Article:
Princess Diana believed these five words signalled the end of her marriage to Prince Charles

5 September 2018, 12:27 | Updated: 19 October 2018, 10:46

Royals in garden

A new biography on Princess Diana sheds light on the breakdown of her marriage to Prince Charles.

Princess Diana believed a comment made by Prince Charles shortly after the birth of Prince Harry signalled the end of their marriage.

Biographer Andrew Morton uses Diana's own words from a 1991 interview in book, Diana: Her True Story. 

He suggests that the married couple were in "total darkness" between the births of William and Harry, with Diana describing the time period as "such pain."

Speaking in 1991, Diana revealed that she and Charles were "very, very close to each other" in the six weeks before Harry's birth.

Read more: The heart-warming reason Princess Diana hated wearing hats 

A new biography has shone light on Diana's relationship with Prince Charles (Credit - GETTY)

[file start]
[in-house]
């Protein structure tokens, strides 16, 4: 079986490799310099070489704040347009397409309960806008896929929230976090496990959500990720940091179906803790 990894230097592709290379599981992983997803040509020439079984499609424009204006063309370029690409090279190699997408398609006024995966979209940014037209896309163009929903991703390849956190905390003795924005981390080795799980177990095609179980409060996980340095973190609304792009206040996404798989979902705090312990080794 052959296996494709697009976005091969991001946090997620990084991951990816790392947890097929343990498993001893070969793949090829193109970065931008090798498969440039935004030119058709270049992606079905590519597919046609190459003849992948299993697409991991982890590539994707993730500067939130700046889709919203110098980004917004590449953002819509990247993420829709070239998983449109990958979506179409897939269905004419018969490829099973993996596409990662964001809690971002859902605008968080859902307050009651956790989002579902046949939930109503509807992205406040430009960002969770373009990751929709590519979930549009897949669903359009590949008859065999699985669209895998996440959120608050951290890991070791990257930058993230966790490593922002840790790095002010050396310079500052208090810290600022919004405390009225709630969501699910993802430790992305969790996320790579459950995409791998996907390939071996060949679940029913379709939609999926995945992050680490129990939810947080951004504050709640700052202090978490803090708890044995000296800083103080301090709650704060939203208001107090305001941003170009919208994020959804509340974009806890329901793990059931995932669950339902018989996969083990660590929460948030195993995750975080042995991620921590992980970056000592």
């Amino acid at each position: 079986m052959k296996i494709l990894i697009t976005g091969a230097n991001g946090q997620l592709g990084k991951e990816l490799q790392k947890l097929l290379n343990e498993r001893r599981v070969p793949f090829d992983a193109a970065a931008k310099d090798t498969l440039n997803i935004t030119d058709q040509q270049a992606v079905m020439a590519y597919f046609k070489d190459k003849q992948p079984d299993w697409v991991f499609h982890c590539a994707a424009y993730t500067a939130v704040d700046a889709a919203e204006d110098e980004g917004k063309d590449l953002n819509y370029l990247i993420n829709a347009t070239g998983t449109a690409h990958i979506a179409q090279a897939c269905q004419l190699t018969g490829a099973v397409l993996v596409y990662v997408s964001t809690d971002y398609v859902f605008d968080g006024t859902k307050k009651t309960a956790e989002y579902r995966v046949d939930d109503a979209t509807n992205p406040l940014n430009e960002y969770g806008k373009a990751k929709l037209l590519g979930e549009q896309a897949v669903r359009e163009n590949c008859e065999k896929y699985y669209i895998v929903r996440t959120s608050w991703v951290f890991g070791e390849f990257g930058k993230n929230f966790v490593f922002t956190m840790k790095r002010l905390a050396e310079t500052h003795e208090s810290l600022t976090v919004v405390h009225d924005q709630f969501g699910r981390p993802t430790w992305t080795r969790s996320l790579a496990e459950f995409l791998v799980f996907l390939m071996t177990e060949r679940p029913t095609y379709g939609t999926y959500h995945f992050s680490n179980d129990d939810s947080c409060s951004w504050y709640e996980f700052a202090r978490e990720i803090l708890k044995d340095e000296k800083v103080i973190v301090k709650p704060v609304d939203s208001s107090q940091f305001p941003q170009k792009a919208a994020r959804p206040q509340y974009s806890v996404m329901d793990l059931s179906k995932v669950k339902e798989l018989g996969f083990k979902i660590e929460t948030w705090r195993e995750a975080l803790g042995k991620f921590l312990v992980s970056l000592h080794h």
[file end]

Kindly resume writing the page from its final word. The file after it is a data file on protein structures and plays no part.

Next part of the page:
Diana added: "Then suddenly as Harry was born it just went bang, our marriage, the whole thing went down the drain."

The first words uttered by Charles after the birth of Harry were: 'Oh God, it's a boy."

The Prince, who apparently was desperate for a daughter, was also said to have commented on baby Harry's red hair.

Diana confessed: "Something inside me closed off."

Read more: Princess Diana had secret second wedding dress

Princess Diana divorced Prince Charles in 1996 (Credit - PA)

Another recently published book claimed that Prince William vowed to reinstate Diana's royal title.

According to her former butler Paul Burrell's memoirs, A Royal Duty, the Queen was happy for Diana to keep her HRH following her divorce from Charles in 1996, however he wanted it removed.

This meant that Diana had to curtsey to her sons and be further separated from the royal family.

The book claims that Prince William - who was studying at Eton College at the time - told her her: "Don't worry Mummy, I will give it back to you one day when I am king."

However, Princess Diana died a year later in Paris, meaning William never got to fulfil his promise.